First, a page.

At a 24,000-square-foot studio near downtown Los Angeles, Missy Elliott, Busta Rhymes and Ciara are preparing to film the video announcement for a tour no one saw coming.

This summer, the trio — along with legendary producer Timbaland — will hit the road for Elliott’s first headlining arena tour, appropriately titled “Out of This World — The Missy Elliott Experience.”

“Listen, I didn’t realize I never had my own tour,” says a smiling Elliott, holding her tiny Yorkie, named Fendi, dressed in Gucci. “The last real tour that I went on — like, consistent days — was with Beyoncé and Alicia (Keys).”

That was in 2004.

Call it long overdue, but the timing is ideal. Over the last few years, Elliott — the forward-seeking artist — has been recognized for her talents as a musician, producer, songwriter and beyond.

In 2019, she became the first female rapper inducted into the Songwriters Hall of Fame and received the Michael Jackson Video Vanguard Award at the MTV Video Music Awards. In 2021, she received a star on the Hollywood Walk of Fame. In 2022, her hometown of Portsmouth, Virginia, named a boulevard after her. Last year, she became the first female hip-hop artist inducted into the Rock and Roll Hall of Fame.

“Getting those accolades, I feel like I’ve finally made it,” Elliott says. “It feels amazing. I feel so blessed.”

“What we’re seeing now is kind of the rest of the world catching up,” says Mona Scott-Young, Elliott’s longtime manager and co-producer of the tour. “She’s always been ahead.”

In his green room, Busta Rhymes tells the AP that a tour had never come up in conversation across his decades of friendship and collaboration with Elliott. (He’s the intro and outro voice on her canonical debut album, 1997’s “Supa Dupa Fly.” They’ve long since been inseparable.)

“She doesn’t really tour and she doesn’t perform often. I just kind of understood my sister — the unspoken thing,” he says. “You knew that if she decided to do this, go to the place where she was actually ready to tour, the s--- was going to be crazy because one thing Missy never did was play with her production. And you saw that in everything she did, from her shows to her videos.”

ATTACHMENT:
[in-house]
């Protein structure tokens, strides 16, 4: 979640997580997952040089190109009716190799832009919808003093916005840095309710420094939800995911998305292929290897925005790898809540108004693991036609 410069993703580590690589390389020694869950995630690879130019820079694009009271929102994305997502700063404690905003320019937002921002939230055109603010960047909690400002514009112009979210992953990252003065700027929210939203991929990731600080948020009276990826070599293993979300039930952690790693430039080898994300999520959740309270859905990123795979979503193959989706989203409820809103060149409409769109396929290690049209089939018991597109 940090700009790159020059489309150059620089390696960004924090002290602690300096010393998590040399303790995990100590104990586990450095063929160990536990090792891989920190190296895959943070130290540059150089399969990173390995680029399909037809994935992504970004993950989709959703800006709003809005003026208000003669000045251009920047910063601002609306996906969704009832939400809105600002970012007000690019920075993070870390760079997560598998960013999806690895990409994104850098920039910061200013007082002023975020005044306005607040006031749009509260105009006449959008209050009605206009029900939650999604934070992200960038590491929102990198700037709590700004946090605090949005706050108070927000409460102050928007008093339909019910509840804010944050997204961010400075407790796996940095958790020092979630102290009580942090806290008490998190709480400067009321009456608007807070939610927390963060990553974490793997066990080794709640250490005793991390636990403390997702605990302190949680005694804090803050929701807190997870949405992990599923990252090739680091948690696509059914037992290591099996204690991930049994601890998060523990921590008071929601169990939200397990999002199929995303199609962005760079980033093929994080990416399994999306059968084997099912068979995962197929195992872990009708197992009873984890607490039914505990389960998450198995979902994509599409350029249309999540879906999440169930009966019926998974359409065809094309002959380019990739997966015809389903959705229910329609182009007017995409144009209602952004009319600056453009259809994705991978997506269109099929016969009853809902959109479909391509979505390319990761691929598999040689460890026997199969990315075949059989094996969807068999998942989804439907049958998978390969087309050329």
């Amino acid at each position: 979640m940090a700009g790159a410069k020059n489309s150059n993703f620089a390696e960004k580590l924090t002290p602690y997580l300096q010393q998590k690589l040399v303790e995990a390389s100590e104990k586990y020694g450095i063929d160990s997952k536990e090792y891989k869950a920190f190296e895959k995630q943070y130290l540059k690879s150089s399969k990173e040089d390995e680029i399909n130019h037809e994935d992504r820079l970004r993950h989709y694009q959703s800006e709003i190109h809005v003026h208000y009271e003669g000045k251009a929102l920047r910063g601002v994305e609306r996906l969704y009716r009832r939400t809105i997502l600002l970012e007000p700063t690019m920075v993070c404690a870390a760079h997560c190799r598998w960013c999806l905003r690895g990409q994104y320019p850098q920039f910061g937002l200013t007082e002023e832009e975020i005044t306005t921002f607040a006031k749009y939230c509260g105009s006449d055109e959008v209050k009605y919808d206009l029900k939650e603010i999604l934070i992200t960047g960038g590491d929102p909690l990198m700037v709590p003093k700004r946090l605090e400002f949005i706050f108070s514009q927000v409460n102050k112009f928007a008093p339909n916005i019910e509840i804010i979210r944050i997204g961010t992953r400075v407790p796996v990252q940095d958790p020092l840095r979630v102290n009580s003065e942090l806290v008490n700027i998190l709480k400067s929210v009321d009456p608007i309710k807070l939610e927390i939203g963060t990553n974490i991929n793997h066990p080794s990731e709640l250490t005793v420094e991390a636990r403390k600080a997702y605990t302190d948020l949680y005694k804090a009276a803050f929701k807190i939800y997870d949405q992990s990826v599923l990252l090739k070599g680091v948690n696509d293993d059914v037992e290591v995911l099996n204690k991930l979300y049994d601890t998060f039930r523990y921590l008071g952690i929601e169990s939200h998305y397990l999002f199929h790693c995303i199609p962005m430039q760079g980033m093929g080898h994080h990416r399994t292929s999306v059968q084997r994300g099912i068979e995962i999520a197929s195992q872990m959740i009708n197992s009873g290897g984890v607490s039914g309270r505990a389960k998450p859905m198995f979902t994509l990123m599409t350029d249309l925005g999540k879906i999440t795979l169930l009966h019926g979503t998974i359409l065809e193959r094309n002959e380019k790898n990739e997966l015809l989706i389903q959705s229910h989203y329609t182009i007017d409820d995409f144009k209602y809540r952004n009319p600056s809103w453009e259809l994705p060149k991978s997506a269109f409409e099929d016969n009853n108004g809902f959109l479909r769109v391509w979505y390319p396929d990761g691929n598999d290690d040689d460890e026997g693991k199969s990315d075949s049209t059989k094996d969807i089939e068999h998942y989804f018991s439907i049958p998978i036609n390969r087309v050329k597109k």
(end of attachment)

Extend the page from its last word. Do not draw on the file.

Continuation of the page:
He continued: “Missy will turn down $10 million to do a show. … She’s super in control of her destiny in that way, and without compromise, is what made her super incredibly great. You can’t do nothing but love her for that. She’s a true artist in the purest form of the word.”

And make no mistake, this isn’t a nostalgia tour.

“We are in the best spaces in our lives, individually and collectively, we’re at the most experienced spaces in our lives,” Rhymes says. “We’re no longer Daniel-san. We’re now all Mr. Miyagi senseis. You know what I’m saying? We’re all at our perfection levels of what we’ve been doing and building together as a collective family for 30 years.”

Elliott echoed the sentiment.

“The lineup feels something special,” says Elliott. “It’s family. It’s not put together.”

On set, the trio are styled by longtime collaborator June Ambrose — all-black looks, like if the Avengers were impeccably dressed and made up of R&B and hip-hop legends. They take photos as a group and individually.

After her solo photo shoot, Ciara starts to tear up.

“When I was a little girl, a little artist coming up, and you would ask me, ‘Who inspires you?’ I would infuse a combination of people: Michael Jackson and Prince and I would say Missy Elliott. She’s one of the best performers of all time,” she said.

“She means a lot to me as an artist but also as a person, as a sister. She’s always someone I can call for the truth, and she’s got to keep it real with me. She’s someone I can call and cry to if I need to.”

But ask her if there will be any on-stage collaborations — Elliott wrote and was featured on Ciara’s huge hit “1, 2 Step”; Ciara’s on Elliott’s “Lose Control” — she laughs. “Missy’s very particular. I don’t want to ruin any surprises,” she says. “I think from beginning to end, people will be on their feet. All of us have a lot of energetic records.”

“Somebody’s gonna die!” Rhymes jokes.

“And come back to life,” Ciara cuts in.

“Let’s keep it positive,” Rhymes laughs. “Someone is gonna die and come back to life.”

Later, Elliott offers a hint at what fans can expect from the show. “It’s an experience, it’s not just you seeing the artist on the stage,” she says. “I want people to travel to those moments, those (music) videos, I want you to relive it on stage. It is most definitely a lot of good, good stuff. Expensive stuff!”

The “Out of This World — The Missy Elliott Experience” kicks off in Vancouver, British Columbia, on July 4 at Rogers Arena and concludes in Rosemont, Illinois, at Allstate Arena on Aug. 22.

It will hit Seattle; Oakland, California; Los Angeles; Las Vegas; Denver; Austin, Texas; Houston; Fort Worth, Texas; Tampa, Florida; Sunrise, Florida; Atlanta; Baltimore; Hampton, Virginia; Philadelphia; Washington, D.C.; Newark, New Jersey; Boston; Brooklyn, New York; Detroit; Montreal and Toronto.

The tour is produced by Young’s Monami Entertainment and Live Nation. Presale begins tomorrow, and tickets will become available to the general public on Friday.

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